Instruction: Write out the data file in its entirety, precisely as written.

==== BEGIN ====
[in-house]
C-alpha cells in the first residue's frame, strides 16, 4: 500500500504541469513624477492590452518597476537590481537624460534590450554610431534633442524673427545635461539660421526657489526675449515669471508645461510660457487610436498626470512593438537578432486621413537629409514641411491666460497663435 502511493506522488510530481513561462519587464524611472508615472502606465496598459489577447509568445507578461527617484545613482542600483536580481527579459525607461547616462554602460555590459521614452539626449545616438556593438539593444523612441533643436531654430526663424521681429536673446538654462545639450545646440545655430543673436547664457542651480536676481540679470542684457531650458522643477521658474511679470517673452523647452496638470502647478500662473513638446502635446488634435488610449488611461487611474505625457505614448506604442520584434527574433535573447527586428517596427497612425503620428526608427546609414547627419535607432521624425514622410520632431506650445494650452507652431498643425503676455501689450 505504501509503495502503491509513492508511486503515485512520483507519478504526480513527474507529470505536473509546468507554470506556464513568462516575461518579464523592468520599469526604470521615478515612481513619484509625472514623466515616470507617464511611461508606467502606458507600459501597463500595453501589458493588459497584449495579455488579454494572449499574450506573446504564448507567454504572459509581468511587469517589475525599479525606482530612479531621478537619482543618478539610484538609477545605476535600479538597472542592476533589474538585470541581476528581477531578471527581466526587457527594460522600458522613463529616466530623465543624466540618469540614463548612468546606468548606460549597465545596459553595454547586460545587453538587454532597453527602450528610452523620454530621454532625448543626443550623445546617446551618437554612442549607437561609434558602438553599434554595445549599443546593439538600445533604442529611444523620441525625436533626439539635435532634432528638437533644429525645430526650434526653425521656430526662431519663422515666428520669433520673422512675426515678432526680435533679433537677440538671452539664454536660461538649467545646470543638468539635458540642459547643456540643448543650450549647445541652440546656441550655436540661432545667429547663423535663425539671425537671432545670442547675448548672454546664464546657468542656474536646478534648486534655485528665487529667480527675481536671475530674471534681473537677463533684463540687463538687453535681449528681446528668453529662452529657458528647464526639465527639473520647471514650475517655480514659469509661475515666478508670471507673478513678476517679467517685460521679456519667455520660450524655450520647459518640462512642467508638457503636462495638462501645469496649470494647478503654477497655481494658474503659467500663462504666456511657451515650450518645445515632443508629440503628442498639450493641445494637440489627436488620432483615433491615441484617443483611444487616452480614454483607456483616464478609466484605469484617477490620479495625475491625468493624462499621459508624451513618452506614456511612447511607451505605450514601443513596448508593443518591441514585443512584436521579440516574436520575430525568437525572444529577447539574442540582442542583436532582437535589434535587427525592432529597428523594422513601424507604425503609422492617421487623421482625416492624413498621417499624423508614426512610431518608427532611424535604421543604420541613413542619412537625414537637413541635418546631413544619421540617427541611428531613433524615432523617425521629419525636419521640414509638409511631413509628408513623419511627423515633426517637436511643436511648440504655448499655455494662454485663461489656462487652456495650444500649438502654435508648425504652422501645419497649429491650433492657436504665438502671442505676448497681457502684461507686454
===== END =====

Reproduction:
[in-house]
C-alpha cells in the first residue's frame, strides 16, 4: 500500500504541469513624477492590452518597476537590481537624460534590450554610431534633442524673427545635461539660421526657489526675449515669471508645461510660457487610436498626470512593438537578432486621413537629409514641411491666460497663435 502511493506522488510530481513561462519587464524611472508615472502606465496598459489577447509568445507578461527617484545613482542600483536580481527579459525607461547616462554602460555590459521614452539626449545616438556593438539593444523612441533643436531654430526663424521681429536673446538654462545639450545646440545655430543673436547664457542651480536676481540679470542684457531650458522643477521658474511679470517673452523647452496638470502647478500662473513638446502635446488634435488610449488611461487611474505625457505614448506604442520584434527574433535573447527586428517596427497612425503620428526608427546609414547627419535607432521624425514622410520632431506650445494650452507652431498643425503676455501689450 505504501509503495502503491509513492508511486503515485512520483507519478504526480513527474507529470505536473509546468507554470506556464513568462516575461518579464523592468520599469526604470521615478515612481513619484509625472514623466515616470507617464511611461508606467502606458507600459501597463500595453501589458493588459497584449495579455488579454494572449499574450506573446504564448507567454504572459509581468511587469517589475525599479525606482530612479531621478537619482543618478539610484538609477545605476535600479538597472542592476533589474538585470541581476528581477531578471527581466526587457527594460522600458522613463529616466530623465543624466540618469540614463548612468546606468548606460549597465545596459553595454547586460545587453538587454532597453527602450528610452523620454530621454532625448543626443550623445546617446551618437554612442549607437561609434558602438553599434554595445549599443546593439538600445533604442529611444523620441525625436533626439539635435532634432528638437533644429525645430526650434526653425521656430526662431519663422515666428520669433520673422512675426515678432526680435533679433537677440538671452539664454536660461538649467545646470543638468539635458540642459547643456540643448543650450549647445541652440546656441550655436540661432545667429547663423535663425539671425537671432545670442547675448548672454546664464546657468542656474536646478534648486534655485528665487529667480527675481536671475530674471534681473537677463533684463540687463538687453535681449528681446528668453529662452529657458528647464526639465527639473520647471514650475517655480514659469509661475515666478508670471507673478513678476517679467517685460521679456519667455520660450524655450520647459518640462512642467508638457503636462495638462501645469496649470494647478503654477497655481494658474503659467500663462504666456511657451515650450518645445515632443508629440503628442498639450493641445494637440489627436488620432483615433491615441484617443483611444487616452480614454483607456483616464478609466484605469484617477490620479495625475491625468493624462499621459508624451513618452506614456511612447511607451505605450514601443513596448508593443518591441514585443512584436521579440516574436520575430525568437525572444529577447539574442540582442542583436532582437535589434535587427525592432529597428523594422513601424507604425503609422492617421487623421482625416492624413498621417499624423508614426512610431518608427532611424535604421543604420541613413542619412537625414537637413541635418546631413544619421540617427541611428531613433524615432523617425521629419525636419521640414509638409511631413509628408513623419511627423515633426517637436511643436511648440504655448499655455494662454485663461489656462487652456495650444500649438502654435508648425504652422501645419497649429491650433492657436504665438502671442505676448497681457502684461507686454